We are a multidisciplinary group of biologists, biophysicists and microscopists who aim to understand how fluid flows and biophysical forces shape the developing heart, and how these mechanisms underlie cardiac disease pathogenesis when gone awry. Specifically, we seek to illuminate how the cilium, a hair-like structure found on most cells in the human body, acts as an “antenna” to sense and translate extracellular signals into molecular processes that sculpt the early heart.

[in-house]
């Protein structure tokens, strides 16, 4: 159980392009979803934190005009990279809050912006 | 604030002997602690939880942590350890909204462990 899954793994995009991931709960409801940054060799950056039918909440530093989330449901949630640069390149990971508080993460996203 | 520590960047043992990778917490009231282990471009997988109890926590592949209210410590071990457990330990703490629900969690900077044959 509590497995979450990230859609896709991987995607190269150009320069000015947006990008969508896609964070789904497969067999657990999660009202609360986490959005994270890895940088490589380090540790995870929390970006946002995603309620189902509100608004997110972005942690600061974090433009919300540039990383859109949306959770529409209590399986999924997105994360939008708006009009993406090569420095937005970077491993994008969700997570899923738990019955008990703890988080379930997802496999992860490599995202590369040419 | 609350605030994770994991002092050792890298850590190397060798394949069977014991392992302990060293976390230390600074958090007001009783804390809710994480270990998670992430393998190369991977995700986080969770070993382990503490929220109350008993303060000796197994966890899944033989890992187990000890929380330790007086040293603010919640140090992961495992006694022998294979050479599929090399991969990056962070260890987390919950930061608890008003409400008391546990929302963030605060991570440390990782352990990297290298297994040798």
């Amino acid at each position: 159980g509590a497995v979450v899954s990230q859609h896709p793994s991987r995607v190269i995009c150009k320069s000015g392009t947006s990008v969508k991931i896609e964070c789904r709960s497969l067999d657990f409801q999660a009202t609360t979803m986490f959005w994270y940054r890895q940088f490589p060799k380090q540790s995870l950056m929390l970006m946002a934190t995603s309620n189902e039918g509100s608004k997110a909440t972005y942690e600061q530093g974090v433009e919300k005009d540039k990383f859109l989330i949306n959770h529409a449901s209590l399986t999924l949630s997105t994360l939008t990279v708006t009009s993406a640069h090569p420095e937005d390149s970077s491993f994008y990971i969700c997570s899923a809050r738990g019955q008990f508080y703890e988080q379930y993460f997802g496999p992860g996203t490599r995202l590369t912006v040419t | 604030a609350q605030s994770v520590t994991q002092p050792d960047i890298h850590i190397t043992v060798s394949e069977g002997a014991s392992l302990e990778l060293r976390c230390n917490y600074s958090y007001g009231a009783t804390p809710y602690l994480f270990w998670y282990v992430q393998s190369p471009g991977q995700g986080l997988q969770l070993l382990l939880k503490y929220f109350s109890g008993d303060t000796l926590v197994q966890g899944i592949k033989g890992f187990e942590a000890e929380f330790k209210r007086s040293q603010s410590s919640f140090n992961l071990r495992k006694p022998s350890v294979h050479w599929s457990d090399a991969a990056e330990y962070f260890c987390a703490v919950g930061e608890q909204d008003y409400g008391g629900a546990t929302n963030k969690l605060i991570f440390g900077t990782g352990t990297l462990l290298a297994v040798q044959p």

The current goals of the Yuan laboratory are to address: (1) how the cilium, a cell-surface organelle, modulates cardiac left-right axis development, and (2) how ciliary defects contribute to the pathogenesis of congenital heart disease, heterotaxy syndrome and other ciliopathic disorders.
We specialize in fundamental research on developmental and cell biology using genetic, biophysical, and microscopy-based approaches in zebrafish, cells and mice.
Founded in 2018, our laboratory is located in the Cardiovascular Research Center at Massachusetts General Hospital and Harvard Medical School.